The son of a dead Italian nobleman and a wealthy American woman forgets the disappointment of finding he has no talent for being a painter by succumbing to the sexual advances of an amoral model who believes in indiscriminate love affairs.
Spinster poetess Susan Grieve lives in a Manhattan apartment where naval hero Slick Novak comes with her for a nightcap. Next morning they visit her Connecticut farm where Novak tells her ... See full summary »
On a vacation in France from his nondescript job and life, John Barratt encounters a titled but impoverished French nobleman who looks exactly like him. The nobleman gets John drunk, and switches places with him to take a breather from his failing business and too-complicated life. John tries to convince everyone he is not who they think he is, but he begins to get more and more involved with the count's family, including an unhappy wife, domineering mother, lonely but talented young daughter, bitter spinster sister and the expected mistress. As John gets to know them he feels he can help them with their problems, but is also becoming used to his borrowed life, which has given him a purpose for the first time.Written by
Ron Kerrigan <firstname.lastname@example.org>
A rejected score consisting of classical selections plus original music by Douglas Gamley was recorded in England. See more »
When they first enter the hotel room the suitcase is placed at the foot of the right side bed. The next morning it is at the foot of the left bed. See more »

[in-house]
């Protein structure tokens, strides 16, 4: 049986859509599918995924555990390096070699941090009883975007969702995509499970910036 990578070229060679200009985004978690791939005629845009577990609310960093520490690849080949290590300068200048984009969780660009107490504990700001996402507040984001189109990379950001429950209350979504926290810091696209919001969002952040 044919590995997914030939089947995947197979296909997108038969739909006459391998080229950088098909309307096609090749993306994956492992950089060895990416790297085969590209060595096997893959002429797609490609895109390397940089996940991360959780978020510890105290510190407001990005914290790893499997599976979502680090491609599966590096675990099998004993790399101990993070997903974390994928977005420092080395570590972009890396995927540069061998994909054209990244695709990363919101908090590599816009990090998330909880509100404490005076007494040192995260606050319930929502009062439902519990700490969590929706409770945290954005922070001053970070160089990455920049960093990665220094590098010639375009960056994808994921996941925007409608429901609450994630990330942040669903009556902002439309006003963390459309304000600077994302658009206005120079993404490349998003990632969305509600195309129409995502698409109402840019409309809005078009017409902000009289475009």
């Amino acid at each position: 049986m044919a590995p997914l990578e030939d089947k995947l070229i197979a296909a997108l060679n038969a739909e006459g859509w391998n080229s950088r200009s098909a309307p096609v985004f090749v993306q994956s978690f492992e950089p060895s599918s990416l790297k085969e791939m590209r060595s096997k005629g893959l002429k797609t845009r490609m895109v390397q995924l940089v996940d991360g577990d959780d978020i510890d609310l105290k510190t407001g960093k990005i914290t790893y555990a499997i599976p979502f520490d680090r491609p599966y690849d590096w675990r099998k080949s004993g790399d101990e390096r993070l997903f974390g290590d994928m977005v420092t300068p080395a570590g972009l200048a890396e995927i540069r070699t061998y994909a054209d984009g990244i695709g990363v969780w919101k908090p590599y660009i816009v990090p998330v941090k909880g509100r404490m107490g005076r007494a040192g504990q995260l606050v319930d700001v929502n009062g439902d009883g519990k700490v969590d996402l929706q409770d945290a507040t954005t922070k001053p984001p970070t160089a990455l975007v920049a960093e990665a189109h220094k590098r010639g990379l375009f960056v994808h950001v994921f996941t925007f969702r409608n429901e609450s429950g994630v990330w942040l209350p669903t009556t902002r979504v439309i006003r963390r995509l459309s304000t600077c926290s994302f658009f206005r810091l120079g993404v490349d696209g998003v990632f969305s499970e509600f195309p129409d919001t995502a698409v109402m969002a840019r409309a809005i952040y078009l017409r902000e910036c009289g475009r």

You have the intention of staying long in France, Mr. Barratt?
I don't know. That is to say that I didn't know there was any restriction apart from the question of money.
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A well acted mystery about having another chance at a "new" life.
I was lucky enough to see this movie during a TCM Bette Davis Marathon. Although her part is relatively small, I was thrilled to see Sir Alec Guinness in a very unusual story. He encounters a man that is for all purposes identical to him. They drink, go to his apartment, and in the morning one is gone leaving the other one to fill in his shoes at home. At first of course he protests- saying he is John Barrat. But the Count has made sure that no one will listen by telegraphing his doctor that he's been having delusions that he's someone else. Being a man that really had no one that cared about him to begin with, he decides to go on with the charade. The plot thickens from there on. Good story & a fine supporting cast make this an interesting murder mystery. Enjoy it if you can find it. (TCM is short for Turner Classic Movies cable station.) It is worth note that this story is by the same author of Hitchcock's Rebecca- another murder mystery worth viewing & much easier to find.
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